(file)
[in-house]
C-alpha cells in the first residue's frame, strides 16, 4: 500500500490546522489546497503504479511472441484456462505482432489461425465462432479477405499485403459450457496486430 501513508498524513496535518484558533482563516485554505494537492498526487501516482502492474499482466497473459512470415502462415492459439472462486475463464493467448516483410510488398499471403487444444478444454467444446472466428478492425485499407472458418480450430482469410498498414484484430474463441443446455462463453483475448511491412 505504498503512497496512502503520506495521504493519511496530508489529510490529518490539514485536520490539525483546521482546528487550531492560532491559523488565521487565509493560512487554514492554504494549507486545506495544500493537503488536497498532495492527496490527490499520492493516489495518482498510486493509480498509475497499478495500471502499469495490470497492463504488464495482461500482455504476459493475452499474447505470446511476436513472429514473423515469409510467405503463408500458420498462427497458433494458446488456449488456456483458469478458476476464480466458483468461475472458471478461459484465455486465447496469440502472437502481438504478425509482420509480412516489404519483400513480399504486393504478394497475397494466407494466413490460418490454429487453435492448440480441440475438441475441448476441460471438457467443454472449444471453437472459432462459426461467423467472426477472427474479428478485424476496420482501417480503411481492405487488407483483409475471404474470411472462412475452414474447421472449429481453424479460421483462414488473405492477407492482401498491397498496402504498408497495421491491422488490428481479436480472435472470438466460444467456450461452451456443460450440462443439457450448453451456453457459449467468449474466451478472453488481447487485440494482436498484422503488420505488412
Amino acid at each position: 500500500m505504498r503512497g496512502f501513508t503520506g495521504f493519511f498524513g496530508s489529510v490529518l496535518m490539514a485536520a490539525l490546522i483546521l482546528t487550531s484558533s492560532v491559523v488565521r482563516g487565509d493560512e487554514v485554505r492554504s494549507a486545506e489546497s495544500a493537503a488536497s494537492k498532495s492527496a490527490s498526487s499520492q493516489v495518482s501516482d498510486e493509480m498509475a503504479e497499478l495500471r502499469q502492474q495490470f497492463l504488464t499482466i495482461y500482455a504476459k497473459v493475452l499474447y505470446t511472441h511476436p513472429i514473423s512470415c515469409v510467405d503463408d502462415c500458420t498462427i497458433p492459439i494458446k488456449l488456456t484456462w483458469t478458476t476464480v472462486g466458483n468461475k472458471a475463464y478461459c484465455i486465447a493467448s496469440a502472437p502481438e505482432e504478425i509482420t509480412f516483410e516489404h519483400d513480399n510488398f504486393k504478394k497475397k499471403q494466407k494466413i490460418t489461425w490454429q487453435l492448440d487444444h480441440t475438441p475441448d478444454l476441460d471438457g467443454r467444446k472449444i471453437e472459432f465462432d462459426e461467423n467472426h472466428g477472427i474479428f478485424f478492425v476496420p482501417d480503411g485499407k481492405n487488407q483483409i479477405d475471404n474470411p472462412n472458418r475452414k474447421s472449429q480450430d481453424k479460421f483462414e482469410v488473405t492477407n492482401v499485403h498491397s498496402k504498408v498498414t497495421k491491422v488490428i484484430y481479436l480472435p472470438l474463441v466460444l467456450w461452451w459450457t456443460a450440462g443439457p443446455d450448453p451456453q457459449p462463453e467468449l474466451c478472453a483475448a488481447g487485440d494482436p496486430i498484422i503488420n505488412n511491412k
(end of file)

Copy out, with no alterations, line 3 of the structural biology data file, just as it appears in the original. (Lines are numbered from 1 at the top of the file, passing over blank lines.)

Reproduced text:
Amino acid at each position: 500500500m505504498r503512497g496512502f501513508t503520506g495521504f493519511f498524513g496530508s489529510v490529518l496535518m490539514a485536520a490539525l490546522i483546521l482546528t487550531s484558533s492560532v491559523v488565521r482563516g487565509d493560512e487554514v485554505r492554504s494549507a486545506e489546497s495544500a493537503a488536497s494537492k498532495s492527496a490527490s498526487s499520492q493516489v495518482s501516482d498510486e493509480m498509475a503504479e497499478l495500471r502499469q502492474q495490470f497492463l504488464t499482466i495482461y500482455a504476459k497473459v493475452l499474447y505470446t511472441h511476436p513472429i514473423s512470415c515469409v510467405d503463408d502462415c500458420t498462427i497458433p492459439i494458446k488456449l488456456t484456462w483458469t478458476t476464480v472462486g466458483n468461475k472458471a475463464y478461459c484465455i486465447a493467448s496469440a502472437p502481438e505482432e504478425i509482420t509480412f516483410e516489404h519483400d513480399n510488398f504486393k504478394k497475397k499471403q494466407k494466413i490460418t489461425w490454429q487453435l492448440d487444444h480441440t475438441p475441448d478444454l476441460d471438457g467443454r467444446k472449444i471453437e472459432f465462432d462459426e461467423n467472426h472466428g477472427i474479428f478485424f478492425v476496420p482501417d480503411g485499407k481492405n487488407q483483409i479477405d475471404n474470411p472462412n472458418r475452414k474447421s472449429q480450430d481453424k479460421f483462414e482469410v488473405t492477407n492482401v499485403h498491397s498496402k504498408v498498414t497495421k491491422v488490428i484484430y481479436l480472435p472470438l474463441v466460444l467456450w461452451w459450457t456443460a450440462g443439457p443446455d450448453p451456453q457459449p462463453e467468449l474466451c478472453a483475448a488481447g487485440d494482436p496486430i498484422i503488420n505488412n511491412k